Story of Maggie

Maggie: Doha, Qatar

As one of 173,000 migrant domestic workers in Qatar, Maggie has always been active in the Kenyan diaspora community, and in organising her sector. The fledgling Kenyan Household Service Workers Organisation (KHSWO) is gaining momentum, and the need has never been greater. Maggie continually hears stories from migrant domestic workers who come to Qatar in the hopes of providing for family back home, but who end up being unpaid, forced to work in intolerable conditions, and who have suffered physical and sexual abuse at work (some who are permanently disabled as a result). She’s heard from women who signed contracts with sponsors through Kenyan agencies, but once in Qatar were transferred to another household for a price; effectively trafficked for profit.

During pandemic lockdowns things went from bad to worse for many of these women. Under the Kefala system (prevalent in the MENA region), sponsoring employers are officially required to provide adequate food and housing to migrant workers, but in practice there is little consequence for those who refuse to comply. During lockdown this left many migrant domestic workers trapped in their employer’s homes, starving and without hygiene supplies. Through the support of the IDWF Solidarity Fund, and local groups (which Maggie refers to as the Green Maasai Queens, and the Alkhor Ladies Fellowship), Maggie and her grassroots team have been quietly getting supplies, food and counsel to desperate workers who managed to reach out.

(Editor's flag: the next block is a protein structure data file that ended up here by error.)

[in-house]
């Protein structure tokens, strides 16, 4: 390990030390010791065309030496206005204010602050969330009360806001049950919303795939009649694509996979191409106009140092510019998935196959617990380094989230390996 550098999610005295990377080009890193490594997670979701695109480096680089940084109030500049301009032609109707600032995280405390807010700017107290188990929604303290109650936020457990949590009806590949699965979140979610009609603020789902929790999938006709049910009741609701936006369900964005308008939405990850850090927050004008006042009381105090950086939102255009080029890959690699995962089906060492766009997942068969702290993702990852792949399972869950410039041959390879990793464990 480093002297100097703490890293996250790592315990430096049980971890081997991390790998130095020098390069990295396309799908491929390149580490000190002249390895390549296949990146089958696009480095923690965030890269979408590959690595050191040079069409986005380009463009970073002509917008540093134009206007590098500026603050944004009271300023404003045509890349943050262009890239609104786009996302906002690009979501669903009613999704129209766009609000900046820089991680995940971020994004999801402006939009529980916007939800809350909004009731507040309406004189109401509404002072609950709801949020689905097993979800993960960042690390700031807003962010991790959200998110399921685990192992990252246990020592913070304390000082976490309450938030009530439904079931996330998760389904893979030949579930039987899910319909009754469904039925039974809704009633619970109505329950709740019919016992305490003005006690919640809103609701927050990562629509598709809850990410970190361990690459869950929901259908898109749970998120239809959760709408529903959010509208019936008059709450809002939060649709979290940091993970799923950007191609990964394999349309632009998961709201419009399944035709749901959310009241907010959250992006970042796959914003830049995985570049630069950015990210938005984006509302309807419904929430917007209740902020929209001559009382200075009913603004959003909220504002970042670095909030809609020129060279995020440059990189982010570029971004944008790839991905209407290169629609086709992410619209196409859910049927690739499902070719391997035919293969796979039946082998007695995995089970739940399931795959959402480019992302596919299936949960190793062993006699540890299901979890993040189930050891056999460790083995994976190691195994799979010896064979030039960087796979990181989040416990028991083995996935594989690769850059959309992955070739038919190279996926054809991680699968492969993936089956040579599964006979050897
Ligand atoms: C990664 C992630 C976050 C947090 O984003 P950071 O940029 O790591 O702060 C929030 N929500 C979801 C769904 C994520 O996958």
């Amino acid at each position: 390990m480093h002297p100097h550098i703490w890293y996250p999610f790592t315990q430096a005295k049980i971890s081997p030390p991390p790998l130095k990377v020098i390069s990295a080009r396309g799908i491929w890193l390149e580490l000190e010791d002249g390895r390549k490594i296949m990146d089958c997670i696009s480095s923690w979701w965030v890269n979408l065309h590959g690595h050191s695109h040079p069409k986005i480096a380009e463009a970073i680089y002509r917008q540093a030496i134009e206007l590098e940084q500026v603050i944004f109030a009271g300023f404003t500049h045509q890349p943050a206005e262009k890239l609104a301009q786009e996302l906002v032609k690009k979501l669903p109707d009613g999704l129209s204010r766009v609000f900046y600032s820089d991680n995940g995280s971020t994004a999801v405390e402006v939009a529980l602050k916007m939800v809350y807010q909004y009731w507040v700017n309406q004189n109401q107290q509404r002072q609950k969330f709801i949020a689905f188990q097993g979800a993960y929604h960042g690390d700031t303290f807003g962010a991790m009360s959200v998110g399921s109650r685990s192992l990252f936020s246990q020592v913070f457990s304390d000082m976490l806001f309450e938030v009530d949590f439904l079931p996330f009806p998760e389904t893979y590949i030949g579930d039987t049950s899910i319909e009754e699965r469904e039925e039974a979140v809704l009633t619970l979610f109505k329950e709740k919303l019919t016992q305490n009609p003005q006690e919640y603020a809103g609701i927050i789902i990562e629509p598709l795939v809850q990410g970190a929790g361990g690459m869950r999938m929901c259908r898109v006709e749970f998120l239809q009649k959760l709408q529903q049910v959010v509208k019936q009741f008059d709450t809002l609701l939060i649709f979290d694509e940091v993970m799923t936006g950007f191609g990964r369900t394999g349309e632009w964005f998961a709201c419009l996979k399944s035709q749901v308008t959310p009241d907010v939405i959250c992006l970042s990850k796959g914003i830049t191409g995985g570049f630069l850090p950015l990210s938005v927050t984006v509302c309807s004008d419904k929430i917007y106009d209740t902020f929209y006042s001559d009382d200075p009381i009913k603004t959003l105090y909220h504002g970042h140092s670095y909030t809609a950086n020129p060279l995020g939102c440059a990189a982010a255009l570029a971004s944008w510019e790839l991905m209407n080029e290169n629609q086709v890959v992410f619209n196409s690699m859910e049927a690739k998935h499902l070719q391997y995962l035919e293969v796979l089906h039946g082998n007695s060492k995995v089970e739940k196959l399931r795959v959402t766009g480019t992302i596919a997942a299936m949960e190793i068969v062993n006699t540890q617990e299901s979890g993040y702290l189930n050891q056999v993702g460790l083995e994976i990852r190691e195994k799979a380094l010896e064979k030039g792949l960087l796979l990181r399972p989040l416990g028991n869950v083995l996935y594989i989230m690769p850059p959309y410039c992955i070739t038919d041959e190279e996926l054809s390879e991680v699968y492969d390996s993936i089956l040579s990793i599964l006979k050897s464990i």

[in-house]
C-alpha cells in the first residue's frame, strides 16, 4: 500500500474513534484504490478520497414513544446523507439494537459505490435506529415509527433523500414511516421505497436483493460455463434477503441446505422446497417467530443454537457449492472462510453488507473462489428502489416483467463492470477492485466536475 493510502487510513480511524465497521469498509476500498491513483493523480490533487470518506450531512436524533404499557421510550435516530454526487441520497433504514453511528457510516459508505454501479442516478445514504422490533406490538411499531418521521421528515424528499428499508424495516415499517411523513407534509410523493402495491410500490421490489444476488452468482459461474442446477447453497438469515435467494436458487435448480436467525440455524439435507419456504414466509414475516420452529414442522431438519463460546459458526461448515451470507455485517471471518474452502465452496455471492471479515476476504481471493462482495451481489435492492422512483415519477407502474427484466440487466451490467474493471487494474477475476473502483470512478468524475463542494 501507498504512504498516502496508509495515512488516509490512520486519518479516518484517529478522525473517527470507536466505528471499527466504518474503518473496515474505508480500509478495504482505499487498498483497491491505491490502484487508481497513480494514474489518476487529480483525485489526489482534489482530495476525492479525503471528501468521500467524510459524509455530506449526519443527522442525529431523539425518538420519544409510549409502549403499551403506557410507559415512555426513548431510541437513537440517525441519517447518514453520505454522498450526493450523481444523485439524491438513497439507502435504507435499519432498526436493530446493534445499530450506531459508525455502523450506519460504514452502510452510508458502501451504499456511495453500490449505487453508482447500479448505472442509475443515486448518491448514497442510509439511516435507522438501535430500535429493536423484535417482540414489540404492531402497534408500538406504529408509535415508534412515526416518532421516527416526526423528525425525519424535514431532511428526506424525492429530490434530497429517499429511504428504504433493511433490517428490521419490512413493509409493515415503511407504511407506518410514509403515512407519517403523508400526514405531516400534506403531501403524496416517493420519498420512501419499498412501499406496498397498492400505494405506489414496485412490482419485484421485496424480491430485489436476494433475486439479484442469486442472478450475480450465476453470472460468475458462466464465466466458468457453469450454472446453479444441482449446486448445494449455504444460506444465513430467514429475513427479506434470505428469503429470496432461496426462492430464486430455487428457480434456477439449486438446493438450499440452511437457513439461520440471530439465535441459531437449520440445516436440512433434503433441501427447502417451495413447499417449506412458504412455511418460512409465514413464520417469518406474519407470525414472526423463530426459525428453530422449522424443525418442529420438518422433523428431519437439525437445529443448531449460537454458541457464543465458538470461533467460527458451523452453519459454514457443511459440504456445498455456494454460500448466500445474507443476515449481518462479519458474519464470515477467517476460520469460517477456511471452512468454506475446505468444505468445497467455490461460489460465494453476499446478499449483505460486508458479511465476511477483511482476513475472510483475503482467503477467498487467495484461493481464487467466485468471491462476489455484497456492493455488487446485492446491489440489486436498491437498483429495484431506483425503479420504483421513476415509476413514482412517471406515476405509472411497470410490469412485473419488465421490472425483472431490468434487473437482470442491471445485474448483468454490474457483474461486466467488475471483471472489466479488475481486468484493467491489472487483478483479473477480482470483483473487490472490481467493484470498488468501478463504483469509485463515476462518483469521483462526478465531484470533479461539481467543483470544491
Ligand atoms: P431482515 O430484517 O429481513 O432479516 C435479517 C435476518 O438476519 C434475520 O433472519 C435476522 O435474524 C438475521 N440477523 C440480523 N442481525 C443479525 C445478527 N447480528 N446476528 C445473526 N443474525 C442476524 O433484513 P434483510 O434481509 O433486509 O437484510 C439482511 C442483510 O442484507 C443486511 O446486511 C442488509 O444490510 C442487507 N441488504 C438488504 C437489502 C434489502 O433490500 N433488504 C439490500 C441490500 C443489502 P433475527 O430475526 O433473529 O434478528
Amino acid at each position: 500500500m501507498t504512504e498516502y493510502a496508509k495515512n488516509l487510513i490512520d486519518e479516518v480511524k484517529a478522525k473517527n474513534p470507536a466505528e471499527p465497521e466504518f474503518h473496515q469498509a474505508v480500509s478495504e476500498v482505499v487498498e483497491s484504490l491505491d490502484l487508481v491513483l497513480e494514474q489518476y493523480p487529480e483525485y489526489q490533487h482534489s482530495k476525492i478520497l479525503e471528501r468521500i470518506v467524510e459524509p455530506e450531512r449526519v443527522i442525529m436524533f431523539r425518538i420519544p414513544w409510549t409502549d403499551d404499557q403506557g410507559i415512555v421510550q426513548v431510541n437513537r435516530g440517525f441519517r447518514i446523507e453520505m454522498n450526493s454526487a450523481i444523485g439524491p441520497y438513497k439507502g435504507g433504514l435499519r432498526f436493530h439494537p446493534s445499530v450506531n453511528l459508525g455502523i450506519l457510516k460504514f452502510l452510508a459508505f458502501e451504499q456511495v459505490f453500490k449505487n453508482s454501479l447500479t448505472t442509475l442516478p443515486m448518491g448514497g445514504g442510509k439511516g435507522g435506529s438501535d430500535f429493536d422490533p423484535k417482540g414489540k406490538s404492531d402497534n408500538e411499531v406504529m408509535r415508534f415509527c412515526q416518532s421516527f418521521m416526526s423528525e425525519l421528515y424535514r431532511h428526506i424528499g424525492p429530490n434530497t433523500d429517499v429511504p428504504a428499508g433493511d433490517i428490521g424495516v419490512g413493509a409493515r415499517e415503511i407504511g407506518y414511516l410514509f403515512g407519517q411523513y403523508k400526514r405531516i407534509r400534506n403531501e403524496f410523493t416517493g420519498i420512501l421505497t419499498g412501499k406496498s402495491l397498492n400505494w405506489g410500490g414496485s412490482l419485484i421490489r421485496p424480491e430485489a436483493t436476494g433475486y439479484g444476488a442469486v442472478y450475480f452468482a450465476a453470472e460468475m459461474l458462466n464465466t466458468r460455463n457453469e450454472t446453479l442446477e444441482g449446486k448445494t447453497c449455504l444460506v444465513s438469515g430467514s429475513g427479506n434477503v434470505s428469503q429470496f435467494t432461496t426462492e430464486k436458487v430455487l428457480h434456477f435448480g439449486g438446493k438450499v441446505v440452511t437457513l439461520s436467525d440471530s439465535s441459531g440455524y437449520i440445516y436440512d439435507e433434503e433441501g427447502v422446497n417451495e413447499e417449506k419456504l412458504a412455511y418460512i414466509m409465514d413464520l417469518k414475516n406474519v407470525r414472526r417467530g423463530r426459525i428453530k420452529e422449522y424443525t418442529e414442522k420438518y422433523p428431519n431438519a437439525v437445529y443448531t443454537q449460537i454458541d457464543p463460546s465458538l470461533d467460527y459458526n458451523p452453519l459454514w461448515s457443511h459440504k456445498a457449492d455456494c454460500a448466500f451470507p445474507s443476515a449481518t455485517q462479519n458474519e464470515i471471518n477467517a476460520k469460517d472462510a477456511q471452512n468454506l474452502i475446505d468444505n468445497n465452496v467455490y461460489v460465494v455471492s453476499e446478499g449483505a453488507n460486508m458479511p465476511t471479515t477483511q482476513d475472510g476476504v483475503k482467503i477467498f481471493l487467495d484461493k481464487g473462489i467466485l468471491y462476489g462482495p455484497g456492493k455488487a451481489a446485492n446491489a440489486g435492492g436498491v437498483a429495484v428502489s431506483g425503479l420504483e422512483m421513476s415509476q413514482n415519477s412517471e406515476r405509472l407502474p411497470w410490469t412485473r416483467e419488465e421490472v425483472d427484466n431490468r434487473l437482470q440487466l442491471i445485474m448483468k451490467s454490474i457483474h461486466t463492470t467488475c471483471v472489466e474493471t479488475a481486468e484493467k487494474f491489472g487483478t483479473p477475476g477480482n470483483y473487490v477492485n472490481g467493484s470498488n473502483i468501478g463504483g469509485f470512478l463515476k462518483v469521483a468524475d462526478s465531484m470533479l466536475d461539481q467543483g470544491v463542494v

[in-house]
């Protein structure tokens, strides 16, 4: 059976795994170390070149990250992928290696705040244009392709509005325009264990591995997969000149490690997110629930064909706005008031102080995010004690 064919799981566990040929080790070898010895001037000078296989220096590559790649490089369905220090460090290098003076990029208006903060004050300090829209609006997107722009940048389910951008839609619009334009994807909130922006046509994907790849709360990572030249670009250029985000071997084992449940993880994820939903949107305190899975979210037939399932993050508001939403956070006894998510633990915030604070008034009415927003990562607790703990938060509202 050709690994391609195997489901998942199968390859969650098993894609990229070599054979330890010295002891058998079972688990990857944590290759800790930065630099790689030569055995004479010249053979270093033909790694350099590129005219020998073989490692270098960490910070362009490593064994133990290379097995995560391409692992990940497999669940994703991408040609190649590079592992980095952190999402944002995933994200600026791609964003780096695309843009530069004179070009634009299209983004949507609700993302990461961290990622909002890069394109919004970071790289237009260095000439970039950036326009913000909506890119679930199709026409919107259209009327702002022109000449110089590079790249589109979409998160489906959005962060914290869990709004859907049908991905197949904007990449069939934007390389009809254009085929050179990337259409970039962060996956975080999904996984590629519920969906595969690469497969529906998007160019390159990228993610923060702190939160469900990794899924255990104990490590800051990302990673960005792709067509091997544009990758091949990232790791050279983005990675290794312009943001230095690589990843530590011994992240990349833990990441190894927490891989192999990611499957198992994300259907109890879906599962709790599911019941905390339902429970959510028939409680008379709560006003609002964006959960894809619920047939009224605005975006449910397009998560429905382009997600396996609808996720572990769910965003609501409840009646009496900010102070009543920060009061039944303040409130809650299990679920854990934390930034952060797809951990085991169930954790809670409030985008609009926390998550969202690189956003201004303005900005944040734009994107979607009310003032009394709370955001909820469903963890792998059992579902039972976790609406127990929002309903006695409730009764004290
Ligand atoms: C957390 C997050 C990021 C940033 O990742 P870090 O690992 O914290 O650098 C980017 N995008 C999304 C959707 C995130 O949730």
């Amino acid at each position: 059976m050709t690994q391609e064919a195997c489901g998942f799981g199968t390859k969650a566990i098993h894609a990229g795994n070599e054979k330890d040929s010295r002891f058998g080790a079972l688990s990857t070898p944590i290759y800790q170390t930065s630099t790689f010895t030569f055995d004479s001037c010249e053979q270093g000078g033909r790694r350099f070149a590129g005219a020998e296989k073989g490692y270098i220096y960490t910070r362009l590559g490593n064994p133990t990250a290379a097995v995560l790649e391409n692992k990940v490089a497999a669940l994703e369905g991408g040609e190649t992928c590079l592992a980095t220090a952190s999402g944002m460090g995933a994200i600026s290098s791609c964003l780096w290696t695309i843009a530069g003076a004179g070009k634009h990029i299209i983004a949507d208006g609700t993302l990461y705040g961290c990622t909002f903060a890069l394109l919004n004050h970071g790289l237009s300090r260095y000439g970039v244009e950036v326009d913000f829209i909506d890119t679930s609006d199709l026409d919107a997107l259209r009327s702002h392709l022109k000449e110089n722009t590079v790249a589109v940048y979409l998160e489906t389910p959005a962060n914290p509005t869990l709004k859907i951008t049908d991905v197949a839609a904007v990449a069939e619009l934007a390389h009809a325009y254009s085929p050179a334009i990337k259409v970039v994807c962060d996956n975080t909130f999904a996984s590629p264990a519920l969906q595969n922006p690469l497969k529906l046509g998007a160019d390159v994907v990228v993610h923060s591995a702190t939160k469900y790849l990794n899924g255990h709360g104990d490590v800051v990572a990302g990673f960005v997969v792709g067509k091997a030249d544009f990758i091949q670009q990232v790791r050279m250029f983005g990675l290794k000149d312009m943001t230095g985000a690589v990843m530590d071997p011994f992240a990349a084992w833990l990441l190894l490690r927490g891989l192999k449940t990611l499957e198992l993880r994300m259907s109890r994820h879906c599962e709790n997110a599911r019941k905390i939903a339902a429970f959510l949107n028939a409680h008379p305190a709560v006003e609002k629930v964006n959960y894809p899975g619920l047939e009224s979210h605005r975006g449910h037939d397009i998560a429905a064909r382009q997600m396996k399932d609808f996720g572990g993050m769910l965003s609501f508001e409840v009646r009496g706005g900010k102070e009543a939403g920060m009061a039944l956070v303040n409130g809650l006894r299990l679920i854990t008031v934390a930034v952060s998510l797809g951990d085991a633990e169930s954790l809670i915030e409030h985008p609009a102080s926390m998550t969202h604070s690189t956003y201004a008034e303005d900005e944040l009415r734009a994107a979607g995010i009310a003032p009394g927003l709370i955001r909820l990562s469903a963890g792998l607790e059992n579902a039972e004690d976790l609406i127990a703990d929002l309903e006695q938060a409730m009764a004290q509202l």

Maggie sees mobilizing and organizing as the only way to eradicate these pervasive violations of human rights. Though laws were passed in 2017 protecting the rights of migrant domestic workers in theory, in practice there is still little relief. Maggie – who took paralegal training in order to better help others to navigate the new law – has talked to women who are afraid to take legal action, both for fear of employer reprisals, and because the complaint process under the kefala system can be daunting. If you don’t have your passport and a signed contract (employers often withhold both), the process goes from daunting to near impossible. And if your employer calls the police and reports you missing (often done to avoid the consequences of a complaint), you face being jailed and deported. In Maggie’s opinion the process is biased: “The biggest problem in these situations is that where there are two opposing stories, authorities will always take the word of the employer over that of the migrant worker.” 

Maggie is encouraged by the work of the IDWF in recent years – with the ILO and the Ministry of Labor –to ensure that the rights of migrant domestic workers are protected under Qatari law. Going forward, these laws will provide the KHSWO with new tools to achieve decent work for all migrant domestic workers in Qatar. “Years ago the domestic workers had no voice…but the IDWF gave us the opportunity to come together, gave us avenues to speak. The struggle will continue, but together we have power.”

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